Offline Bryce

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Re: CPC - Clock jitter
« Reply #19 on: 15:35, 18 March 19 »
When I get a chance, I'll do some measurement on a 40007 464 that I have here as a comparison if that helps. I also have several 40010 CPC's too if you want more data.

Bryce.

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Re: CPC - Clock jitter
« Reply #20 on: 18:36, 18 March 19 »
This thread is going nowhere. Generic and obvious responses that don’t dig into what happens aren’t really helping.

Yes, I had similar experiences here. This is wrong audience for this kind of topic. I suggest to take this to a board such as mikrocontroller.net

This here is more for gaming and demos and stuff.


Offline gerald

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Re: CPC - Clock jitter
« Reply #21 on: 21:50, 18 March 19 »
On a 40007, it might be that the final DFF does not exist and you see the timing difference between the different path from the state register to the clock output. To confirm this one has to reverse engineer the 40007 die.
If it's the case, if you trig on the AY clock (1MHz) the 4MHz clock edge should match 4 by 4.
I've done the measure by myself :
If you trigger on the nCPU signal, which is also the AY 1MHz clock and requires a full states loop, you will not find any noticeable jitter on the 4MHz clock edges. Trace are as thick as on the jitter capture, which confirm the hypothesis and is the direct output of the GA states register combination.
-> The edge are exactly at the same position each state loop (16 16MHz clock cycles).

The attached is capture of the 4 MHz clock cycle to cycle jitter.
Scope trigger on rising edge of 4MHz clock, and show the next rising edge (252ns delay) with infinite persistence.
You can clearly see 4 distinct edges which correspond to 4 distinct delay from the 4 state registers that are used for generating the 4MHz clock
-> clock is not re-sampled by the 16MHz clock.





Offline gerald

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Re: CPC - Clock jitter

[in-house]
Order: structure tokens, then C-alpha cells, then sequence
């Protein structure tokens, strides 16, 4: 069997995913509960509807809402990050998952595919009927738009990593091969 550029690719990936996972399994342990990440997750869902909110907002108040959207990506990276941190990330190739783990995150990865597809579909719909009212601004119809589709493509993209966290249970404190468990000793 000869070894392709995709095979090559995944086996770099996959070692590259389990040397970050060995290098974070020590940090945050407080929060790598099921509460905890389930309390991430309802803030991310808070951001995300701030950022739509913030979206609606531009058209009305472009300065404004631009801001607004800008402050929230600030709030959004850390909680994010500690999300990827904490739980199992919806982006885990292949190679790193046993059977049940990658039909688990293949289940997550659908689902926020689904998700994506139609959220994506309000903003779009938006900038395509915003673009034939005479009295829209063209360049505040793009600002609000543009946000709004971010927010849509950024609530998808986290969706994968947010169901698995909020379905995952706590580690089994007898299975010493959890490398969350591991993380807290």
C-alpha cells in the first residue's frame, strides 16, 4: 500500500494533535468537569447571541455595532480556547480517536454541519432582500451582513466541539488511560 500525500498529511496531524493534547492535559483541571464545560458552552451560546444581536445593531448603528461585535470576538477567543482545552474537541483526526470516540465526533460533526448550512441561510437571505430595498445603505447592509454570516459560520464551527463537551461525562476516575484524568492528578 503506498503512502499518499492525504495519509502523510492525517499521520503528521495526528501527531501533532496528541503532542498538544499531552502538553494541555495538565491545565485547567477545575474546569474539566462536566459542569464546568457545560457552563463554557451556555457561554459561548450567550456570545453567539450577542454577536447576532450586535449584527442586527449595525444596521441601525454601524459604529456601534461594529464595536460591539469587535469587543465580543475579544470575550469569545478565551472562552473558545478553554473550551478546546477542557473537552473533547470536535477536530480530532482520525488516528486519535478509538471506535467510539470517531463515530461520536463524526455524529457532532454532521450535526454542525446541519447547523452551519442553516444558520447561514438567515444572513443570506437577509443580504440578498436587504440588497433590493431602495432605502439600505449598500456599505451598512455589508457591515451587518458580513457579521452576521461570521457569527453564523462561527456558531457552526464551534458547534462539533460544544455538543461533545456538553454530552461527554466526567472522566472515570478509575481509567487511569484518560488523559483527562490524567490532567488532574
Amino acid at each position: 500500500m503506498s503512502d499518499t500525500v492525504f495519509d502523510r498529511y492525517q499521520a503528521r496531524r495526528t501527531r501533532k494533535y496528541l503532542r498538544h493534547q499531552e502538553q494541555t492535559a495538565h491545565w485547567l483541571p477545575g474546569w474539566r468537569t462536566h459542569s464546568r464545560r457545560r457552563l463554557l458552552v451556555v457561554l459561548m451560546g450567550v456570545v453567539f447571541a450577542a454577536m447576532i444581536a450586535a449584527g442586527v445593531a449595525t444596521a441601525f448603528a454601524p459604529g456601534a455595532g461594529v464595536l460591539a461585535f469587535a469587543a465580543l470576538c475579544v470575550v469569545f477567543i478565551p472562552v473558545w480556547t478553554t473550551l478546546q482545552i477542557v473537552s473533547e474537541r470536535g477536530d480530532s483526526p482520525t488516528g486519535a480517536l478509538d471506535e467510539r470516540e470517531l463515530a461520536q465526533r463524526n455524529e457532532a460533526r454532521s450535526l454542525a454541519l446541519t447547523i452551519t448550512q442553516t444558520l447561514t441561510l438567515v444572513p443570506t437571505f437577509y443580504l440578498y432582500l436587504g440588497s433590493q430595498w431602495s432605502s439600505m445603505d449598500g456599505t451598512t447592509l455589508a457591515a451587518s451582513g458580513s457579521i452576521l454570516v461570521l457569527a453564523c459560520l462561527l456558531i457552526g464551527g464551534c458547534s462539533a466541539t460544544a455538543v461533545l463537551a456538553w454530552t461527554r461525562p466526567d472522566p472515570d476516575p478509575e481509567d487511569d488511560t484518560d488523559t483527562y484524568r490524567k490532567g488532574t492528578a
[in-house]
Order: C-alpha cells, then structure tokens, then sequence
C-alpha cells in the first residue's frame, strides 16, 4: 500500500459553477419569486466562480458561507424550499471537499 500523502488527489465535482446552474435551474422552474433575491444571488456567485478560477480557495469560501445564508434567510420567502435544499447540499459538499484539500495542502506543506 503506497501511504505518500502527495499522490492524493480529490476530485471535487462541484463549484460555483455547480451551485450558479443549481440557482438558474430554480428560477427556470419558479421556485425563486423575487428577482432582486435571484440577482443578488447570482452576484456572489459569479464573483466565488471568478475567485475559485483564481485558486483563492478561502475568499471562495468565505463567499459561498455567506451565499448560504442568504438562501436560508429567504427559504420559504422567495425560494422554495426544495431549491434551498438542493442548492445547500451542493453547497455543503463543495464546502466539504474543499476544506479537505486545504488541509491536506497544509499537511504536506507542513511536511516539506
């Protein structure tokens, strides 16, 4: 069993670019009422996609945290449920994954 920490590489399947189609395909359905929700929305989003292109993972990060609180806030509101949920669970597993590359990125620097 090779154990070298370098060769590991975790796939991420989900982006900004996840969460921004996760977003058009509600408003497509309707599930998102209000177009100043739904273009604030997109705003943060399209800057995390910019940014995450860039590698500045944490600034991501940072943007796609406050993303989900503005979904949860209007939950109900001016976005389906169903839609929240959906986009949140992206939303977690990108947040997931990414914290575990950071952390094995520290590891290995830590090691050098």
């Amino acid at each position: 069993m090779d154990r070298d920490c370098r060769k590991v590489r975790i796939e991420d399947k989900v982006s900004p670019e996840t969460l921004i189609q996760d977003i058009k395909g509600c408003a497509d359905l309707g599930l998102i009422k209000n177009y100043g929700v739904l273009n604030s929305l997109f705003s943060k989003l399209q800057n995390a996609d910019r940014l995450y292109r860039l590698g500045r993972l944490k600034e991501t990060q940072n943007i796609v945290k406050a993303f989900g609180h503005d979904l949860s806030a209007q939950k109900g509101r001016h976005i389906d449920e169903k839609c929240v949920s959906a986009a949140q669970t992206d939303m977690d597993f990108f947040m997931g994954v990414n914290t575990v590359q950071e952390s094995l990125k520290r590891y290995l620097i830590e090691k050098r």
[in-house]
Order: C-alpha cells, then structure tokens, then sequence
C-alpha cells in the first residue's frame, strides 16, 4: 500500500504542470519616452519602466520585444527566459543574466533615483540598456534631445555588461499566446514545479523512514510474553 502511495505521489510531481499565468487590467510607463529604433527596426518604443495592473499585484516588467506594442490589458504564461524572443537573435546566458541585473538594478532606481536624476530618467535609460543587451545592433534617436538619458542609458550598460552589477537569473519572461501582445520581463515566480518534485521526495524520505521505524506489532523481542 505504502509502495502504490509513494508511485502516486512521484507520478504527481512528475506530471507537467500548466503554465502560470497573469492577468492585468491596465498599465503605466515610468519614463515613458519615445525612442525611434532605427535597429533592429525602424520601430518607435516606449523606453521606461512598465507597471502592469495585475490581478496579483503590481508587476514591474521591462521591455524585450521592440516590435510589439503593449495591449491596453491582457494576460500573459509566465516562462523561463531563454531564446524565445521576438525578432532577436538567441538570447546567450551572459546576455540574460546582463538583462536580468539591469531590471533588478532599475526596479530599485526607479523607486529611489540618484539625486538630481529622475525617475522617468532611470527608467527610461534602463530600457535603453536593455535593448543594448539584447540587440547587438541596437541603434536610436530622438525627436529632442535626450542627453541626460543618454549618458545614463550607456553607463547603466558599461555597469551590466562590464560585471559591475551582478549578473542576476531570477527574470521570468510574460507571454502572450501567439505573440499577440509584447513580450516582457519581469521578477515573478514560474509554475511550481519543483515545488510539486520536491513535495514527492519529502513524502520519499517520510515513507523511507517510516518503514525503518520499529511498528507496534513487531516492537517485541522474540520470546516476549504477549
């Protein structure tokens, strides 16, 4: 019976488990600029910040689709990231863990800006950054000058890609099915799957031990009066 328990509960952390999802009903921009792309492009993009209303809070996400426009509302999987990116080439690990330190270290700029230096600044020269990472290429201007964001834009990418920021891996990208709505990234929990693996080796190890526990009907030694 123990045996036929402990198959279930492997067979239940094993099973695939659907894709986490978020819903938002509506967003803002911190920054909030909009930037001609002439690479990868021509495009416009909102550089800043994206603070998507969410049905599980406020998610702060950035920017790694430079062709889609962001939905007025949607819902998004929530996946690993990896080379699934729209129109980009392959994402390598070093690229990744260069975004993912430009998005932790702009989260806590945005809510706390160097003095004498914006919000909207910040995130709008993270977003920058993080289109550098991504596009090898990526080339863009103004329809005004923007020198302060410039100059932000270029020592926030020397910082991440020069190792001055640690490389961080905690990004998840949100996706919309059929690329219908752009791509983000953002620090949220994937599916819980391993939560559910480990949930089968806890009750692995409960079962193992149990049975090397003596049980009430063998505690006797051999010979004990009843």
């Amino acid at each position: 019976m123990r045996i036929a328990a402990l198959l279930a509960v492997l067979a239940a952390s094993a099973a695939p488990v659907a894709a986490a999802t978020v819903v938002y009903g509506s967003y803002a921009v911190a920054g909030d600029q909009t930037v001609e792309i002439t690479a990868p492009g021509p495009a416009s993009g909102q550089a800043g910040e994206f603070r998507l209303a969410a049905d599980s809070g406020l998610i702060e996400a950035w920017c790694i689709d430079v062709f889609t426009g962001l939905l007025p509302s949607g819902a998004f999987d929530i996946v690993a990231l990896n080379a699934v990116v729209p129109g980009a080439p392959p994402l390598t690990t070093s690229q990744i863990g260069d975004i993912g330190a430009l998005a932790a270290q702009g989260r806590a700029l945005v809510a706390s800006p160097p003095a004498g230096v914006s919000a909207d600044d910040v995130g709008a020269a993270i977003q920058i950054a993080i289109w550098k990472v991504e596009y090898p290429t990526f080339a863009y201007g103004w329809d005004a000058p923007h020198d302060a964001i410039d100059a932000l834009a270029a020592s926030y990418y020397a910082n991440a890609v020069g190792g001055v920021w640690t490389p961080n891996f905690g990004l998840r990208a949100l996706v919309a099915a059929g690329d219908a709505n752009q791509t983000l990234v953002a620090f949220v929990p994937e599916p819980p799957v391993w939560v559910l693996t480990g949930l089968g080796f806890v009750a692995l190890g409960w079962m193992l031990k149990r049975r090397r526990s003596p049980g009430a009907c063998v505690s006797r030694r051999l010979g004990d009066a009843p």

« Reply #22 on: 22:19, 18 March 19 »
This thread is going nowhere. Generic and obvious responses that don’t dig into what happens aren’t really helping. Duty cycle changes and cycle length changes in every cycle (both significantly), but apparently no one cares, except maybe Amstrad did and so they changed their design in more recent GAs.
I opened it to share the beginning of the research I was planning to do not to start an electronics 101 course.

If someone is interested in the composition of the 4mhz signal by the 40007, please drop me a PM and I’ll share my findings when I have them.
This said, I consider this thread closed. “Good bye and thanks for all the fish”  :)
Before leaving, would you care explaining what was the fix for the problem ?

Offline andycadley

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Re: CPC - Clock jitter
« Reply #23 on: 00:03, 19 March 19 »
All this measuring seems fascinatingly technical and probably goes deeper than all the bits of electronics I've long since forgotten from my degree days. What I do know, though, is that if the clock was varying by as much as 2% you'd not have a terribly stable display, so something seems amiss somewhere.

Offline Dandare

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Re: CPC - Clock jitter
« Reply #24 on: 15:53, 19 March 19 »
Thank you all for the diagrams and information.


The ˜2% variation is not in the video generation circuit, but on the Z80 Clock.


Final solution for the initial problem is based on stretching of the RX line by means of buffering it to a latch according to the 4Mhz Clk